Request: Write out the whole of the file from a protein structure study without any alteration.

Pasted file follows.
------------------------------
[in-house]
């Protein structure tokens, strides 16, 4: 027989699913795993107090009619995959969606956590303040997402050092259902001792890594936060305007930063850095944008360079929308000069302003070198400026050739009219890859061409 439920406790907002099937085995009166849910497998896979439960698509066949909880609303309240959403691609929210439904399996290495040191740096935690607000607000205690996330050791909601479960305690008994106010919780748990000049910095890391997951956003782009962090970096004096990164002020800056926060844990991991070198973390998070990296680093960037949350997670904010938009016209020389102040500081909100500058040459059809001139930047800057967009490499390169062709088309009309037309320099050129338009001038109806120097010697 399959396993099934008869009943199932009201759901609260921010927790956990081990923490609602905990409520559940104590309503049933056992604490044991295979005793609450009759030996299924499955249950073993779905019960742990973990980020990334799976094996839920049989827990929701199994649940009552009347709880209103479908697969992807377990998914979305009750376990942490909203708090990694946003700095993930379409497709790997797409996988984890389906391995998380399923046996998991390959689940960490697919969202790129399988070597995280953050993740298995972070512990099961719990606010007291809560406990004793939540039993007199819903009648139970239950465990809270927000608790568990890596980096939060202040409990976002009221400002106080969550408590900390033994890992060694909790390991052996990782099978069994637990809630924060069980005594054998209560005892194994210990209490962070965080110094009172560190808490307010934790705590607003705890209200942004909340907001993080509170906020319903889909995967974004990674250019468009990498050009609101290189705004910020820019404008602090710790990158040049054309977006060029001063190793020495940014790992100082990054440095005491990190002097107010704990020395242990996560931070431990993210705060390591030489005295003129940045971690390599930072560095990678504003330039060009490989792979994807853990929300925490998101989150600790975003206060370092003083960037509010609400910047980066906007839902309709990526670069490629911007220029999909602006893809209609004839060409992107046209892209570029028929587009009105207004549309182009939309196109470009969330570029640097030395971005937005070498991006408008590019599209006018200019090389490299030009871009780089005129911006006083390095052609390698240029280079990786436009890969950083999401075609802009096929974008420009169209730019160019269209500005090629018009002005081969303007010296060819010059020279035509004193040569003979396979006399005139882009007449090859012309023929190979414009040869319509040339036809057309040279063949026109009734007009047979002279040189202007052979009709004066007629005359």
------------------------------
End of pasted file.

[in-house]
């Protein structure tokens, strides 16, 4: 027989699913795993107090009619995959969606956590303040997402050092259902001792890594936060305007930063850095944008360079929308000069302003070198400026050739009219890859061409 439920406790907002099937085995009166849910497998896979439960698509066949909880609303309240959403691609929210439904399996290495040191740096935690607000607000205690996330050791909601479960305690008994106010919780748990000049910095890391997951956003782009962090970096004096990164002020800056926060844990991991070198973390998070990296680093960037949350997670904010938009016209020389102040500081909100500058040459059809001139930047800057967009490499390169062709088309009309037309320099050129338009001038109806120097010697 399959396993099934008869009943199932009201759901609260921010927790956990081990923490609602905990409520559940104590309503049933056992604490044991295979005793609450009759030996299924499955249950073993779905019960742990973990980020990334799976094996839920049989827990929701199994649940009552009347709880209103479908697969992807377990998914979305009750376990942490909203708090990694946003700095993930379409497709790997797409996988984890389906391995998380399923046996998991390959689940960490697919969202790129399988070597995280953050993740298995972070512990099961719990606010007291809560406990004793939540039993007199819903009648139970239950465990809270927000608790568990890596980096939060202040409990976002009221400002106080969550408590900390033994890992060694909790390991052996990782099978069994637990809630924060069980005594054998209560005892194994210990209490962070965080110094009172560190808490307010934790705590607003705890209200942004909340907001993080509170906020319903889909995967974004990674250019468009990498050009609101290189705004910020820019404008602090710790990158040049054309977006060029001063190793020495940014790992100082990054440095005491990190002097107010704990020395242990996560931070431990993210705060390591030489005295003129940045971690390599930072560095990678504003330039060009490989792979994807853990929300925490998101989150600790975003206060370092003083960037509010609400910047980066906007839902309709990526670069490629911007220029999909602006893809209609004839060409992107046209892209570029028929587009009105207004549309182009939309196109470009969330570029640097030395971005937005070498991006408008590019599209006018200019090389490299030009871009780089005129911006006083390095052609390698240029280079990786436009890969950083999401075609802009096929974008420009169209730019160019269209500005090629018009002005081969303007010296060819010059020279035509004193040569003979396979006399005139882009007449090859012309023929190979414009040869319509040339036809057309040279063949026109009734007009047979002279040189202007052979009709004066007629005359």